This guest post was written by Kathryn Komarnicki
When I first moved to New York City at 19, I had no idea what the Hamptons were. I thought they couldn’t possibly be an extension of Long Island, but rather the lands of a distant beach club that only admitted royalty, successful artistic types, and those with the last name Kardashian. While I wasn’t exactly wrong about some of the people that I would come across in the Hamptons, I quickly learned how possible it is for those of normal status (me) to make their way in.
As the summer heat crept up toward the end of June, I noticed that fewer people were swarming the streets on Manhattan on the weekends. “Either they’re melting or evacuating,” I thought to myself, and shortly thereafter I got my answer.
A new friend of mine said that he was having friends to his family’s home in the Hamptons for the 4th of July, an invitation that I eagerly jumped on—and perhaps too eagerly, seeing as how I showed up to the house before he and the rest of our group did. His older brother opened the door with a puzzled look across his face, but the awkwardness dissipated in direct correlation to the wine we consumed while waiting on my friend to arrive. We had a lovely, quaint 4th of July party at their home in East Hampton, that was coincidentally situated next to P. Diddy’s. The breeze made me feel like I was worlds away from the heavy concrete jungle heat, and the combination of the greenery and carefree manner everyone seemed to portray carried my mind back to youthful days at summer camp. This is the magic of the Hamptons, and it’s what keeps me coming back.
Traveling to The Hamptons
Getting there is not as difficult as you think; from Manhattan you can choose between a $21 train ride (though a seat isn’t guaranteed, especially during peak hours), a $30 ride on a fancy bus, or the $600 helicopter ride, which my budget has never quite agreed with. I think you get the best return on investment if you drive or rent a car—since Ubers and cabs are extremely pricey out there, having your own vehicle to transfer you from Hamptons escapade A to Hamptons escapade B can save you a lot of money, money that you could be spending on rosé.
The Hamptons has something for everyone. There are the fancy restaurants such as 75 Main, Jue Lan Club, and The American Hotel; and then there are the beachy brunch staples that are commonly featured on New York food Instagram accounts, such as Lobster Roll and The Golden Pear. If you’re a fan of Mexican, check out Estia’s Little Kitchen. If seafood is your thing, you absolutely can not skip out on Bostwick’s Chowder House.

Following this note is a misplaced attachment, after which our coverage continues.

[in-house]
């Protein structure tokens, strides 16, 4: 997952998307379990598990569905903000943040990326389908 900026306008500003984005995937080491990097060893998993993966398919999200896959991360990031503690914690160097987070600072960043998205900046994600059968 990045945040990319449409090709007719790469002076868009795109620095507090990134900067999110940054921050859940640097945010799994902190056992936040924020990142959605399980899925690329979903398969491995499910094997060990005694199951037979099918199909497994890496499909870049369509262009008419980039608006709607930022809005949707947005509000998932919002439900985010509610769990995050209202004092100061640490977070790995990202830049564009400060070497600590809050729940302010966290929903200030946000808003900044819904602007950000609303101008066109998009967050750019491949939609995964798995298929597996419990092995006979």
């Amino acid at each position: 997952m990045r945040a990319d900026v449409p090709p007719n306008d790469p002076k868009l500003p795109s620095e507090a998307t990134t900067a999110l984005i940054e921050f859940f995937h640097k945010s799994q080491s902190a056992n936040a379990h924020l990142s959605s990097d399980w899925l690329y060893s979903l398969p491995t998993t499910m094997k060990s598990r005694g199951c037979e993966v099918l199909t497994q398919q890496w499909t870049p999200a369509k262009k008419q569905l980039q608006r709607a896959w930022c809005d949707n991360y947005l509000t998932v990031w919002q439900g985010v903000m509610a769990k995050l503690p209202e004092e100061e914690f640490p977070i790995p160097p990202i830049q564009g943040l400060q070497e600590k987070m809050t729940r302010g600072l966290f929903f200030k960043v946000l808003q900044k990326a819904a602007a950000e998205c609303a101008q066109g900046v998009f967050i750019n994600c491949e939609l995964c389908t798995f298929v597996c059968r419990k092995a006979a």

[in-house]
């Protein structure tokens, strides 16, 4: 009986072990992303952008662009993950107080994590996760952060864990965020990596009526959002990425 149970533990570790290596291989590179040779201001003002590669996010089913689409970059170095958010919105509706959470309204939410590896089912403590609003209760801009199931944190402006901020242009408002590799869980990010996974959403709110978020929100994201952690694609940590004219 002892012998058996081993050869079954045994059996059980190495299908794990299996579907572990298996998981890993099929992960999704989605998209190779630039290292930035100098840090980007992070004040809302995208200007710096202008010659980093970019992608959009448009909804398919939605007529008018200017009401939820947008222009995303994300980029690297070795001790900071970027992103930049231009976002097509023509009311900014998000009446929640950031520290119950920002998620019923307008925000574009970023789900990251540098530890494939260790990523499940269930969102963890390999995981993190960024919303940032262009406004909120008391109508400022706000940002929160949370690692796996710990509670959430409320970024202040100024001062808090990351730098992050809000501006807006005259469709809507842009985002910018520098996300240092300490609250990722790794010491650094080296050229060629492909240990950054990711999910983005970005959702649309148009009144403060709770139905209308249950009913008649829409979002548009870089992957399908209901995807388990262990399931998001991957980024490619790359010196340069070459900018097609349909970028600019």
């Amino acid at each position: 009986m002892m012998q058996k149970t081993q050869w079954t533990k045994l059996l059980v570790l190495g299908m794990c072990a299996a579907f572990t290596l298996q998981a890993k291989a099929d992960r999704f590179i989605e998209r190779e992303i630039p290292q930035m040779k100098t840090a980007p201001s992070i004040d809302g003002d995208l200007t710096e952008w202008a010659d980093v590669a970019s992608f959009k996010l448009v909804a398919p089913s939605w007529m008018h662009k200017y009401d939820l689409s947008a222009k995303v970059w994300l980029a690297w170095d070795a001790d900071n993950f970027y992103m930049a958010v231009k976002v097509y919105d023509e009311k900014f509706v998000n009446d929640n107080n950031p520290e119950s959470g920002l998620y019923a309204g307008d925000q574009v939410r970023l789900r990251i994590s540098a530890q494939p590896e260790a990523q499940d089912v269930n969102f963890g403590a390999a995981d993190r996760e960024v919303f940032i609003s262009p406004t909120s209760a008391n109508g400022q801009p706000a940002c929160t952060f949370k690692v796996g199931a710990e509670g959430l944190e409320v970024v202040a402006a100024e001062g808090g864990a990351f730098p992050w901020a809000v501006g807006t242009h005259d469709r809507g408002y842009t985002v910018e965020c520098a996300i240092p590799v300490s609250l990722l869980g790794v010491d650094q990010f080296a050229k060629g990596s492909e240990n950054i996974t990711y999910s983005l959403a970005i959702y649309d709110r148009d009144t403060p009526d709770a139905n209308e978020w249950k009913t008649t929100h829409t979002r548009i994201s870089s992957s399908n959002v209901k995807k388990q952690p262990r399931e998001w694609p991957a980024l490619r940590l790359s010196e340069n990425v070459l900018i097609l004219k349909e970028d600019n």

Where to Party
Daytime and Early Evening
If you’re looking to strictly day-rage, then Gurney’s in Montauk is the place for this—beach cabanas are somewhat reasonable, as long as you don’t wait until the last minute to book. For the record, I’ve never had a bad time during a weekend at Gurney’s. My favorite spots where you can eat, drink, and dance as day becomes night are The Surf Lodge in Montauk and Sunset Beach on Shelter Island. Anyone can attend, but it’s even more important to make reservations in advance at these two hotspots. On-trend sunglasses aren’t required, but they are HIGHLY recommended. Live performances at Surf Lodge this summer included St. Lucia, Chromeo, and Bob Moses. The Montauk locals threw a fit and shut down the live music for a bit, but it seems that Surf Lodge has won the battle and bands are back for good. Not that anyone would have stopped going to Surf Lodge anyway…
Nighttime and After-hours
The clubs in the Hamptons are fun, and since they’re only open on summer weekends, they make sure to have notable acts each night. Performances I’ve seen in Hamptons nightclubs include Travis Scott, Joe Jonas, Fetty Wap, The Chainsmokers, and so on. The club owners and titles change each year, but the venues and their vibes remain the same. If you’re looking for a big club experience, that’s something you’re guaranteed at any of these nightclubs.
If you don’t have a reservation or aren’t looking to shell out a hefty amount on food and drinks, more relaxed bars such as Ruschmeyer’s, Moby’s, and Talkhouse are the move. Each of these bars has a similar feel—like that of a glorified frat party. When I first started going to the Hamptons, these were the places that either no one had heard of, or never had a line. With Montauk and Amagansett becoming the hotspots for today’s 20-somethings, this is no longer the case.
While it’s fun to visit these religiously geo-tagged venues and keep up with those who love to see and be seen, my favorite part of the Hamptons will always be the house parties. Whether it’s a family’s estate or something you and your friends pooled your money together and Airbnb’d for the weekend, there is nothing like drinking beers with your friends and grilling on a patio decorated with string lights. This is truly the summer-camp-for-adults aesthetic and the true essence of the Hamptons.
Guest blogger: Kathryn has lived in New York City for a few years now, where she works as the Associate Director of a startup that focuses on legal recruiting in the VC and tech space. She's of Ukrainian descent and was born and raised in Florida, USA. Kathryn has an immense passion for traveling and hopes to become a full-time travel writer one day. Visit her blog at Kat K Travels or follow her adventures on Instagram.
Showaround: Thank you, Kathryn, for being our guest blogger!